Adapt or Die: Netflix vs Kodak

The only constant in technology is change. As long as technology progresses then so should the businesses around tech. Put simply, adapt or die. We all know about the downfall of Kodak. Cameras went digital…

The only constant in technology is change. As long as technology progresses then so should the businesses around tech. Put simply, adapt or die.

We all know about the downfall of Kodak. Cameras went digital and then started disappearing into mobile phones, then the vast majority stopped printing photos altogether and converted to online sharing. Kodak filed for bankruptcy protection in 2012.

What’s interesting is that they very nearly got it right. In 2001, before Facebook was even a single line of code, Kodak purchased a photo-sharing site called Ofoto. If they had recognised the oncoming digital era (or at least anticipated the trend), they perhaps would have seen this as a way to innovate their business and stay relevant. The purchase of Ofoto could have completely changed their game. If Kodak had decided to embrace their tagline (“share memories, share life”) and digital disruption, they could have been the forerunner in online photo sharing.

Ah, hindsight. Instead, Kodak couldn’t modify their strategy and used Ofoto as a tool to try and push people to print more digital images.


Now let’s take a trip back in time to when the likes of Blockbuster and Video Ezy (remember them?!) were in abundance. Back in 1997, Netflix began as a business that posted DVDs to customers by good old snail mail. While this method now seems a little redundant with the use of actual disks and real-life DVD players, at the time Netflix was already a pioneer of change and challenging the dominance of bricks and mortar DVD rental businesses.

In 1999, just 2 years after initial launch, Netflix changed its model and embraced the digital era by offering an online subscription service. A year later, they introduced personalised movie recommendations based on members previous likes and dislikes. In 2008 Netflix teamed up with consumer electronics like Xbox and TV set-top boxes to get their streaming across more devices. 2010 saw Netflix hook up with tech-giant Apple and in 2013 they began offering original content – also becoming first ever internet network to be nominated for a Primetime Emmy in the same year.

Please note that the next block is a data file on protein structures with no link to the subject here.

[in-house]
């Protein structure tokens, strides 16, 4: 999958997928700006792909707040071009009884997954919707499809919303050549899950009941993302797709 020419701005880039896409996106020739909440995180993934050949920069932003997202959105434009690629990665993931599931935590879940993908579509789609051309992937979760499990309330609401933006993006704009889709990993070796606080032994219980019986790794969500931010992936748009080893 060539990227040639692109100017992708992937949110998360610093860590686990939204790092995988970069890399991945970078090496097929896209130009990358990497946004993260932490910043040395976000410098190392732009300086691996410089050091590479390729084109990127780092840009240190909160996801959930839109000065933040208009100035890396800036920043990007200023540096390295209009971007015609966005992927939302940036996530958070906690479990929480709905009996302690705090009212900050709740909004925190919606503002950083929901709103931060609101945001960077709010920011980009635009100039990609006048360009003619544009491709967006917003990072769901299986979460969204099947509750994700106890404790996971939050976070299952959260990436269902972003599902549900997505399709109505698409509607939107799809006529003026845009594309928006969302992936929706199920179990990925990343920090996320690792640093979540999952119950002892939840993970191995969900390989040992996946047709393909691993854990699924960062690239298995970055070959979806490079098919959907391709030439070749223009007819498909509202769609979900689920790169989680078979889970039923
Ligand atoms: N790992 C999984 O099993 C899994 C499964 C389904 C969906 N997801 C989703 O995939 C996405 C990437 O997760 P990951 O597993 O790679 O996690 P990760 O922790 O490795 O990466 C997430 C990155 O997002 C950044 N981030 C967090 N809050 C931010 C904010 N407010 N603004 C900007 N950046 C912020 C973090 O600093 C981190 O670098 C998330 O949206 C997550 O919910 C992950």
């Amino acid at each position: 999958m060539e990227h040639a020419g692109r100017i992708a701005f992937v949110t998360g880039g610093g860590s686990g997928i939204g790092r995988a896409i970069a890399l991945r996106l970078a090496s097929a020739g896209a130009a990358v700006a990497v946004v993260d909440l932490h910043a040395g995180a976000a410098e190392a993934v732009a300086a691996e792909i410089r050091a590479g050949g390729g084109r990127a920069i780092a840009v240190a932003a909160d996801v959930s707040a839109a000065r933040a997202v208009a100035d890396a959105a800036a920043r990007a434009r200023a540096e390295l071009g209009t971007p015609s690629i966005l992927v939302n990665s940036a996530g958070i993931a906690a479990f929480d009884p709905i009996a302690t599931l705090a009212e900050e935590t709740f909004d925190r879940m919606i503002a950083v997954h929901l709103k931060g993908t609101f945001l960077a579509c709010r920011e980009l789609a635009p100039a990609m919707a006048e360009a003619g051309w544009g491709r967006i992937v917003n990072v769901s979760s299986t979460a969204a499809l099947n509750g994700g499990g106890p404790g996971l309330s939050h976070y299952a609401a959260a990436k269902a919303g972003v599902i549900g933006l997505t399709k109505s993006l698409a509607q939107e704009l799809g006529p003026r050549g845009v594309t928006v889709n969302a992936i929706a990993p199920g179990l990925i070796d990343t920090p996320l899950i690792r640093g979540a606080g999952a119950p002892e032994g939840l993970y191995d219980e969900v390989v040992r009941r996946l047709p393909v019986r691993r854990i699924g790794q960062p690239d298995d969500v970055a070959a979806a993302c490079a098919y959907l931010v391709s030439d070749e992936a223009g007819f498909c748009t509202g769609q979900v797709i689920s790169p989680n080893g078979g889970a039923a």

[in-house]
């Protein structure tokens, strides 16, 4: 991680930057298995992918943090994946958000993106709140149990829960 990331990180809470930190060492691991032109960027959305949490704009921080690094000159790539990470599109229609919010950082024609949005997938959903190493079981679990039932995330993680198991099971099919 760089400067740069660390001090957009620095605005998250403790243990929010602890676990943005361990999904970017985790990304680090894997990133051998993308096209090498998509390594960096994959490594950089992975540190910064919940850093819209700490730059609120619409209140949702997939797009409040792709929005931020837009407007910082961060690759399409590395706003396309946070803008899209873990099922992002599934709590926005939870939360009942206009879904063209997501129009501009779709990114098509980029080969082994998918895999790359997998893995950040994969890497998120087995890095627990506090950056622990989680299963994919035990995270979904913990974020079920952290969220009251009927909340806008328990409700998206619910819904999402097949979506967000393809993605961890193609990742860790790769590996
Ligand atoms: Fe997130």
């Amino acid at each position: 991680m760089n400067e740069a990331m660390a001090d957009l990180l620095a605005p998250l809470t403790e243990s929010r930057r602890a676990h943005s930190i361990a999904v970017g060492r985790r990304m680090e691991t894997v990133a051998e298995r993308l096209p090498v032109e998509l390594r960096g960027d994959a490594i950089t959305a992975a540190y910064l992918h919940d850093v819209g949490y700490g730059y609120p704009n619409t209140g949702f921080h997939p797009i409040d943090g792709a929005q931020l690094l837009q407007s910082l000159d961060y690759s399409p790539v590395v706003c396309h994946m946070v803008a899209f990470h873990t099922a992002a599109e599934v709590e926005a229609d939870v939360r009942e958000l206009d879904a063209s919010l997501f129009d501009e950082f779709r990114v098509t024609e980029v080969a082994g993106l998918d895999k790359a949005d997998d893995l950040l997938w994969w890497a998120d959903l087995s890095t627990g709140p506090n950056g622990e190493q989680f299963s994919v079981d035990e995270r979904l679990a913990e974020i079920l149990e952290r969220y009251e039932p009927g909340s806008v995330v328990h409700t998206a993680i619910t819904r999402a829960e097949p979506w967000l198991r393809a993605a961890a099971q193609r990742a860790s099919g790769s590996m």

Kodak vs Netflix 1

And it continues today, with Netflix considered as a true success story for consistently acclimating tech trends, with more than 151 million paid subscribers in over 190 countries worldwide and accountable for approximately 15% of all the world’s internet bandwidth!

Here’s some more interesting hindsight; while Blockbuster filed for bankruptcy in 2010 there was an opportunity for them to partner with Netflix in 2000. With a resounding ‘no’ from the CEO, Blockbuster cemented its eventual demise.

There are so many companies that have transformed their business, adapted to trends and gone on to become tech giants. And of course, there are many businesses that don’t adapt their business models that we can learn from. Embrace change, actively adapt and anticipate it. Don’t hand over your competitive edge. Look to the tech giants and see how they innovate and change their models.

We see the next evolution now. With virtual tours becoming a more engaging and necessary way to view spaces, consumers are much more likely to interact with them rather than still photography – the move to virtual reality is another Blockbuster/Kodak moment. Will your business adapt and offer consumers what they want, especially in the face of COVID-19 disrupting the world faster than any event, ever before?


  1. Netflix consumes 15 percent of global internet bandwidth
  2. Blockbuster CEO passed up change to buy Netflix for $50 million
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